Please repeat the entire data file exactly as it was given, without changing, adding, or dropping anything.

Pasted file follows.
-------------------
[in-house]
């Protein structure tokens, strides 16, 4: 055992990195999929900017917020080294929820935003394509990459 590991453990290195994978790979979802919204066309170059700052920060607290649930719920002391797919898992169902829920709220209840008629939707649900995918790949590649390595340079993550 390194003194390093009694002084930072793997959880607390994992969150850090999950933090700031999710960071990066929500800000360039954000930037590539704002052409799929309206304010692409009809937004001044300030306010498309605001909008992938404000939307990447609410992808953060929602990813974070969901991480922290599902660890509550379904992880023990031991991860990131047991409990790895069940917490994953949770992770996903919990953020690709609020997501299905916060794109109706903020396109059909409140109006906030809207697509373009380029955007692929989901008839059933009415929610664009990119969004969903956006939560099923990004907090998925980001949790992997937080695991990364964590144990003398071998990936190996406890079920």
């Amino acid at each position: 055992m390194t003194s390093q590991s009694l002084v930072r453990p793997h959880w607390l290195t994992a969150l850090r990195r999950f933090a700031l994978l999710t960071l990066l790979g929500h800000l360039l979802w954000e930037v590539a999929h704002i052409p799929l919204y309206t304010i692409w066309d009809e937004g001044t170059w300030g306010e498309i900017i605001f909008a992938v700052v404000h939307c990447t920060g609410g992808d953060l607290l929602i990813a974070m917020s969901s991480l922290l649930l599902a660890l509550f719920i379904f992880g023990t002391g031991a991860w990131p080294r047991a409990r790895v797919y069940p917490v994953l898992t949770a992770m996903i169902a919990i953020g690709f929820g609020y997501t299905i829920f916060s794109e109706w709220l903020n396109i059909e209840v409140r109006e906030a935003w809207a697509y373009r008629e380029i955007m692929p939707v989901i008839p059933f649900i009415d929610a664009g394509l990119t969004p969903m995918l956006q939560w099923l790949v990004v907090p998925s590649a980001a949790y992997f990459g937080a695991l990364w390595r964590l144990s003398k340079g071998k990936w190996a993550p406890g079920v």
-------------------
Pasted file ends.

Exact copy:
[in-house]
């Protein structure tokens, strides 16, 4: 055992990195999929900017917020080294929820935003394509990459 590991453990290195994978790979979802919204066309170059700052920060607290649930719920002391797919898992169902829920709220209840008629939707649900995918790949590649390595340079993550 390194003194390093009694002084930072793997959880607390994992969150850090999950933090700031999710960071990066929500800000360039954000930037590539704002052409799929309206304010692409009809937004001044300030306010498309605001909008992938404000939307990447609410992808953060929602990813974070969901991480922290599902660890509550379904992880023990031991991860990131047991409990790895069940917490994953949770992770996903919990953020690709609020997501299905916060794109109706903020396109059909409140109006906030809207697509373009380029955007692929989901008839059933009415929610664009990119969004969903956006939560099923990004907090998925980001949790992997937080695991990364964590144990003398071998990936190996406890079920």
């Amino acid at each position: 055992m390194t003194s390093q590991s009694l002084v930072r453990p793997h959880w607390l290195t994992a969150l850090r990195r999950f933090a700031l994978l999710t960071l990066l790979g929500h800000l360039l979802w954000e930037v590539a999929h704002i052409p799929l919204y309206t304010i692409w066309d009809e937004g001044t170059w300030g306010e498309i900017i605001f909008a992938v700052v404000h939307c990447t920060g609410g992808d953060l607290l929602i990813a974070m917020s969901s991480l922290l649930l599902a660890l509550f719920i379904f992880g023990t002391g031991a991860w990131p080294r047991a409990r790895v797919y069940p917490v994953l898992t949770a992770m996903i169902a919990i953020g690709f929820g609020y997501t299905i829920f916060s794109e109706w709220l903020n396109i059909e209840v409140r109006e906030a935003w809207a697509y373009r008629e380029i955007m692929p939707v989901i008839p059933f649900i009415d929610a664009g394509l990119t969004p969903m995918l956006q939560w099923l790949v990004v907090p998925s590649a980001a949790y992997f990459g937080a695991l990364w390595r964590l144990s003398k340079g071998k990936w190996a993550p406890g079920v």